Free speech in Bangladesh is under attack as never before, held hostage between angry, machete-wielding radicals on one hand and a government, quick to take offence, on the other.
Four bloggers have been murdered this year by religious extremists for promoting secularism, a principle which these groups consider to be anti-Islam. Following the killing of blogger Nilroy Neel earlier this month, Ansar Al Islam, an insurgent group linked to Al-Qaeda, claimed responsibility, saying they had the “permission of Allah” and warning of further attacks. While police were aware of threats to Nilroy Neel and the other slain bloggers, they failed to properly protect them.
A reasonable government would have swiftly condemned these murders, and tried to hunt down the attackers. Instead the police’s first instinct was to urge self-censorship, with Bangladesh’s inspector general of police, AkM Shahidul Hoque, warning that “hurting religious sentiments is a crime.” It took more than a week for police to arrest three suspects in Nilroy Neel’s murder, despite the alleged perpetrators’ identities being known to the police.
The police chief’s comments were shocking, but not surprising, because Bangladeshi authorities are increasingly cracking down on freedom of expression.
Just this week, the journalist Probir Sikdar was arrested by the dreaded Detective Branch, a specialist police intelligence unit, for his Facebook posts accusing a cabinet minister and other politicians of committing war crimes during the country’s war for independence. The prosecutor said Sikdar had “cast aspersion on the minister using information technology”.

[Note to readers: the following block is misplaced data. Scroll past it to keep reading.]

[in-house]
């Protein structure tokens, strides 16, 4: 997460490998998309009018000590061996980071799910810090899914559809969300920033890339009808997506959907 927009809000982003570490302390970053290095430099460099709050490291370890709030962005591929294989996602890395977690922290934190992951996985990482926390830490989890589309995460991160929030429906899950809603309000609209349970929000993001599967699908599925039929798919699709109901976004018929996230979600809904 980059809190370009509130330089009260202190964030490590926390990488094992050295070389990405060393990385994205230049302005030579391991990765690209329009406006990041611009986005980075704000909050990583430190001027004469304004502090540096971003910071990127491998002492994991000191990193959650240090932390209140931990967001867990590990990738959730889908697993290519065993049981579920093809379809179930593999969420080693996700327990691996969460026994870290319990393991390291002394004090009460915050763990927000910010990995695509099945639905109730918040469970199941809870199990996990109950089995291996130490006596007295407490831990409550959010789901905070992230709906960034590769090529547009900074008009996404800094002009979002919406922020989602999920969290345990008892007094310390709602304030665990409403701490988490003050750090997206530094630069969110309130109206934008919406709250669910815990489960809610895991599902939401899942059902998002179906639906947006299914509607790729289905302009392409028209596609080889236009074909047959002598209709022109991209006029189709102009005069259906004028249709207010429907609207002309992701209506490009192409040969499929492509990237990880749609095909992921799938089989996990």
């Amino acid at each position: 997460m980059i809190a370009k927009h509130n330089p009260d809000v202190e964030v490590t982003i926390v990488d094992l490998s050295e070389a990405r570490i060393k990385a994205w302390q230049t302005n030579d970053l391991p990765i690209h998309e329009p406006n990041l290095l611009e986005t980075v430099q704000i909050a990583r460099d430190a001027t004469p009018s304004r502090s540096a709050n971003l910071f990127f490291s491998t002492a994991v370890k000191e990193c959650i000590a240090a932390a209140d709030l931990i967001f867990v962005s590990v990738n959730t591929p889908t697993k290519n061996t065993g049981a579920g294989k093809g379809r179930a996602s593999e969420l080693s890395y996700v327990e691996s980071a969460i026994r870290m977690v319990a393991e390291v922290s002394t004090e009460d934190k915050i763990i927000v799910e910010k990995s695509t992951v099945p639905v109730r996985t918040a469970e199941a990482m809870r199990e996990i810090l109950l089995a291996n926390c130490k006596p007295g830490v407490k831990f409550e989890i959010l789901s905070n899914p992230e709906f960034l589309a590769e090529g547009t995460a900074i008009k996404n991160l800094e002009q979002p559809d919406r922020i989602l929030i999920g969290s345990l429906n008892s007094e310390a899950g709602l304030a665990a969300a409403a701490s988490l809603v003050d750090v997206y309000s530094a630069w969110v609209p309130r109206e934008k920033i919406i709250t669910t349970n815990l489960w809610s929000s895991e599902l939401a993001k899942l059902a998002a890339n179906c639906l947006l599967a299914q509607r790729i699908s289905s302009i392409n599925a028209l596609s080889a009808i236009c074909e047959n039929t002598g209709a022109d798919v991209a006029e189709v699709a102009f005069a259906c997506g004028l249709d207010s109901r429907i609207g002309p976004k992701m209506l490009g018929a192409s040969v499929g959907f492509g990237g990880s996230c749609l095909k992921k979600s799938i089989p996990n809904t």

Last week, a Bangladesh court sentenced IT lecturer Muhammad Ruhul Amin Khandaker in absentia to three years in prison for a 2011 Facebook post on the death of an acclaimed Bangladeshi filmmaker in a road accident, blaming politicians for not ensuring road safety and wondering how the prime minister was spared such mishaps. For this remark, judges found him guilty of sedition.
And just two weeks ago the police issued a statement criticizing two prominent human rights groups for reporting on extrajudicial executions and other abuses by security forces, saying any activity that harms the police reputation amounts to defamation, and can be considered subversive.
Bangladesh needs to change course, adopt international standards, and uphold constitutional freedoms, and do it fast. Because as long as authorities continue to crush free speech, those who speak out risk losing their lives.